The 92yearold Illinois forger specializes in steel gear manufacturing A company official claimed it is ldquocautiously optimisticrdquo a collectivebargaining agreement can yet be achieved with the unions representing workers there

The 92-year-old Illinois forger specializes in steel gear manufacturing. A company official claimed it is “cautiously optimistic” a collective-bargaining agreement can yet be achieved with the unions representing workers there.

Workers Locked Out at Steel Forger After Contract Talks Fail

Three unions reject Clifford-Jacobs Forging’s four-year offer, impasse follows 70 workers replaced No wage increase, benefits cut “…reasonable measures to ensure continued business operations… ”

Clifford-Jacobs Forging Co., an impression-die operation in Champagne, IL, has locked out 70 workers whose unions failed to reach a new labor agreement on September 29.  A previous, four-year contract expired on September 27, and the two sides agreed to a one-day extension. The extra time was ineffective in resolving the impasse, and the workers voted down a new contract proposal on September 28.

Clifford-Jacobs produces steel gears and parts for mining equipment, energy systems, and defense programs. In addition to forging, it offers heat-treating and finish machining. The forger is owned by The IMT Group, Cambridge, ON.

Workers represented by three unions (the International Brotherhood of Electrical Workers; International Brotherhood of Boilermakers, Iron Ship Builders, Blacksmiths, Forgers and Helpers; and International Association of Machinists and Aerospace Workers) rejected the company’s new four-year offer they claimed included no wage increases and reduced company health insurance and pension contributions.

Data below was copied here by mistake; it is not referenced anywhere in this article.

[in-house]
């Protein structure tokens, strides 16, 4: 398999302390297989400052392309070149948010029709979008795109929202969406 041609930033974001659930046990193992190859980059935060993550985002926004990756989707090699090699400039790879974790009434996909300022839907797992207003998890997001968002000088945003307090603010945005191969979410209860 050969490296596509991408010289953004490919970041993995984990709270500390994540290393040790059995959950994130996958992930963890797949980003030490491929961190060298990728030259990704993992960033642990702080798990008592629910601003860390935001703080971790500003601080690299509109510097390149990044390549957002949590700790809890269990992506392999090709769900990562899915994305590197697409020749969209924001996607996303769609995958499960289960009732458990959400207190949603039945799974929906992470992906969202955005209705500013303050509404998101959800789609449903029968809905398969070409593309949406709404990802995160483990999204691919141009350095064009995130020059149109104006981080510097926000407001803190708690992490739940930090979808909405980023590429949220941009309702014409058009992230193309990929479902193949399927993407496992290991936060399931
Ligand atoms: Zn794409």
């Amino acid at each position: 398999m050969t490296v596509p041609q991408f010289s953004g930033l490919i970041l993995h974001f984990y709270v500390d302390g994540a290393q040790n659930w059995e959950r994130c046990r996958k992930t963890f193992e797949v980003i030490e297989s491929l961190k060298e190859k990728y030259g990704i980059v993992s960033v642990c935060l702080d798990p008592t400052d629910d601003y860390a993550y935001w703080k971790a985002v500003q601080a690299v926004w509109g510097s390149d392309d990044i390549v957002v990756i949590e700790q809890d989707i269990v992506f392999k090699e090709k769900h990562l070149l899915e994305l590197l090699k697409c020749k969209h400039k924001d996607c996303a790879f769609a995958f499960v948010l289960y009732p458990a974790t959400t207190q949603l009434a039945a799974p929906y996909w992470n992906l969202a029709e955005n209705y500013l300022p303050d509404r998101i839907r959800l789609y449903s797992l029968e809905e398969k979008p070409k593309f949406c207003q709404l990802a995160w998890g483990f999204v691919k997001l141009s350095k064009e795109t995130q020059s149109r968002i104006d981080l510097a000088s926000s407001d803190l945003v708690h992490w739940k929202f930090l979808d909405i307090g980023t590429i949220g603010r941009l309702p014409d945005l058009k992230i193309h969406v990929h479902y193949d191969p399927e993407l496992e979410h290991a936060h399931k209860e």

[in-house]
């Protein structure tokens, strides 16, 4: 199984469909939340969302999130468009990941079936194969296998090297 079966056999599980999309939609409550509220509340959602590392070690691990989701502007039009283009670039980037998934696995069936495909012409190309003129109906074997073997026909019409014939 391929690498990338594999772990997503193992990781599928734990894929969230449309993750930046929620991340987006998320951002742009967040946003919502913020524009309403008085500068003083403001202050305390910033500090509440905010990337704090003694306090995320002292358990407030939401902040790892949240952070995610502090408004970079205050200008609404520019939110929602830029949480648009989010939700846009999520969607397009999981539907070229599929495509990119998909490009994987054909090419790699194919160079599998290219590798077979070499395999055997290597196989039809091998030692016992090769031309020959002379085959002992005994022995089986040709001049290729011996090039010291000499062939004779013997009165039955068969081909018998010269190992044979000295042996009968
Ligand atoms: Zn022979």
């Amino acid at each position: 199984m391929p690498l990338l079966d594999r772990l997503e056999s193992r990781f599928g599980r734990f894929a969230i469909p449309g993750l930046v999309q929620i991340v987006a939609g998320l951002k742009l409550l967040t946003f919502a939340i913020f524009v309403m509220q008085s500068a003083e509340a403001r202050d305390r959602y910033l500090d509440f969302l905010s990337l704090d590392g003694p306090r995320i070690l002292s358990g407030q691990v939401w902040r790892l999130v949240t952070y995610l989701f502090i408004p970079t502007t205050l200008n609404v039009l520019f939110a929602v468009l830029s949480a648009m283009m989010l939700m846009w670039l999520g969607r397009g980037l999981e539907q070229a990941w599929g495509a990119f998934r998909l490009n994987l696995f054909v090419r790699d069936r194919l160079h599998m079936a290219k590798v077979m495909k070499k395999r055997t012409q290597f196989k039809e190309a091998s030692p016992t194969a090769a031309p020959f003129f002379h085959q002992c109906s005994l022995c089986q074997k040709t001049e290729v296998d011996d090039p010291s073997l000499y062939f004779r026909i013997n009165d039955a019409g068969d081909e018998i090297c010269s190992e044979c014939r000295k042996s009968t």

The forger continues to operate with a crew of replacement workers.

“We will take all reasonable measures to ensure continued business operations,” stated Clifford-Jacobs’ human resources manager Jeff Baker.

The sequence of the contract rejection, strike authorization, strike notification, and lockout remains in some dispute. Baker said the lockout followed notification by the unions’ representative that the employees had authorized a strike.

"We are not on strike. We were in negotiations with the company. We voted down their last, best and final (offer) … We had strike authorization but we chose to go back to work and the company is not allowing us back in," according to Ron Stanley, business manager with the Machinists' union, in a local news report.

Stanley told a local reporter the company asked him to report the results of the unions’ vote on the contract offer, and that the lockout followed news of the contract rejection.

“We respect collective bargaining and believe a mutually agreed to contract should be part of that process. Clifford-Jacobs is dedicated to continue providing quality service to our customers while also working diligently to obtain an agreement,” according to the HR manager.

A new round of negotiations took place in mid October, but were equally ineffective in resolving the deadlock.

Another negotiating session was scheduled for October 28.

"When we met on October 13, we were informed that the unions' leadership would not be able to talk again for another 15 days,” according to Clifford-Jacobs’ Baker. “So after we learned that, to meet our customers' needs we had to make some alternate staffing changes,” describing the decision to engage replacement workers.

"While we continue to be at an impasse, we are cautiously optimistic and will continue to be that we can reach an equitable agreement," he added.

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